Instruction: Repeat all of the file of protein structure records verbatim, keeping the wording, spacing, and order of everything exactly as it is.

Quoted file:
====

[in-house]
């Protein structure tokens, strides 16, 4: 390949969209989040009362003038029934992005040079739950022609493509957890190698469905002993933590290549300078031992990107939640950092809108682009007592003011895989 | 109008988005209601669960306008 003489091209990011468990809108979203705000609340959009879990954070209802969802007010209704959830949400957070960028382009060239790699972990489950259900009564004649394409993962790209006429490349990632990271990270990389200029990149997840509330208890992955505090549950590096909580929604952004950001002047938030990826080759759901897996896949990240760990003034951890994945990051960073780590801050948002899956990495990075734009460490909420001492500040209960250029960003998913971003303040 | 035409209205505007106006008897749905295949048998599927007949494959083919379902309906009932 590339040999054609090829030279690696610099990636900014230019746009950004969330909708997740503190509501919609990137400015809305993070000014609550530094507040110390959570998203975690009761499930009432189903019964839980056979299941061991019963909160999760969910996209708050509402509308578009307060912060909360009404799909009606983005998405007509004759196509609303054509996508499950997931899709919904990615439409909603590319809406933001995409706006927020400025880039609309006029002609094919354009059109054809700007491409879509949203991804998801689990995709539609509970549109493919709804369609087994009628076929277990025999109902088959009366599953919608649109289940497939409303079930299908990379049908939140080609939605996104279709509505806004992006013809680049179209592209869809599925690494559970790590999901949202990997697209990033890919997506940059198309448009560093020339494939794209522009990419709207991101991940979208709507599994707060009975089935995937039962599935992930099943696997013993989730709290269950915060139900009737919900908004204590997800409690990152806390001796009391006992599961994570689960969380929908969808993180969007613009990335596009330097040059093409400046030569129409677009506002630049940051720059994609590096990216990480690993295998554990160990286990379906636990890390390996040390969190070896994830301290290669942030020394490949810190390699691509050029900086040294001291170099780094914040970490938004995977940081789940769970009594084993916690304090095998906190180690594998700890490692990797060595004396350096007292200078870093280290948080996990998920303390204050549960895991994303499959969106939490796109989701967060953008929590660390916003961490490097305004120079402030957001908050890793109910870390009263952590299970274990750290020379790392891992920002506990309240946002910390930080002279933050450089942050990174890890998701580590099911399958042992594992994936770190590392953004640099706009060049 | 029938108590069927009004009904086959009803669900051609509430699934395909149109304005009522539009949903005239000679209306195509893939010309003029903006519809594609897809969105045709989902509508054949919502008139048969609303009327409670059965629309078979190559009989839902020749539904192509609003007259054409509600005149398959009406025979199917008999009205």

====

[in-house]
């Protein structure tokens, strides 16, 4: 390949969209989040009362003038029934992005040079739950022609493509957890190698469905002993933590290549300078031992990107939640950092809108682009007592003011895989 | 109008988005209601669960306008 003489091209990011468990809108979203705000609340959009879990954070209802969802007010209704959830949400957070960028382009060239790699972990489950259900009564004649394409993962790209006429490349990632990271990270990389200029990149997840509330208890992955505090549950590096909580929604952004950001002047938030990826080759759901897996896949990240760990003034951890994945990051960073780590801050948002899956990495990075734009460490909420001492500040209960250029960003998913971003303040 | 035409209205505007106006008897749905295949048998599927007949494959083919379902309906009932 590339040999054609090829030279690696610099990636900014230019746009950004969330909708997740503190509501919609990137400015809305993070000014609550530094507040110390959570998203975690009761499930009432189903019964839980056979299941061991019963909160999760969910996209708050509402509308578009307060912060909360009404799909009606983005998405007509004759196509609303054509996508499950997931899709919904990615439409909603590319809406933001995409706006927020400025880039609309006029002609094919354009059109054809700007491409879509949203991804998801689990995709539609509970549109493919709804369609087994009628076929277990025999109902088959009366599953919608649109289940497939409303079930299908990379049908939140080609939605996104279709509505806004992006013809680049179209592209869809599925690494559970790590999901949202990997697209990033890919997506940059198309448009560093020339494939794209522009990419709207991101991940979208709507599994707060009975089935995937039962599935992930099943696997013993989730709290269950915060139900009737919900908004204590997800409690990152806390001796009391006992599961994570689960969380929908969808993180969007613009990335596009330097040059093409400046030569129409677009506002630049940051720059994609590096990216990480690993295998554990160990286990379906636990890390390996040390969190070896994830301290290669942030020394490949810190390699691509050029900086040294001291170099780094914040970490938004995977940081789940769970009594084993916690304090095998906190180690594998700890490692990797060595004396350096007292200078870093280290948080996990998920303390204050549960895991994303499959969106939490796109989701967060953008929590660390916003961490490097305004120079402030957001908050890793109910870390009263952590299970274990750290020379790392891992920002506990309240946002910390930080002279933050450089942050990174890890998701580590099911399958042992594992994936770190590392953004640099706009060049 | 029938108590069927009004009904086959009803669900051609509430699934395909149109304005009522539009949903005239000679209306195509893939010309003029903006519809594609897809969105045709989902509508054949919502008139048969609303009327409670059965629309078979190559009989839902020749539904192509609003007259054409509600005149398959009406025979199917008999009205």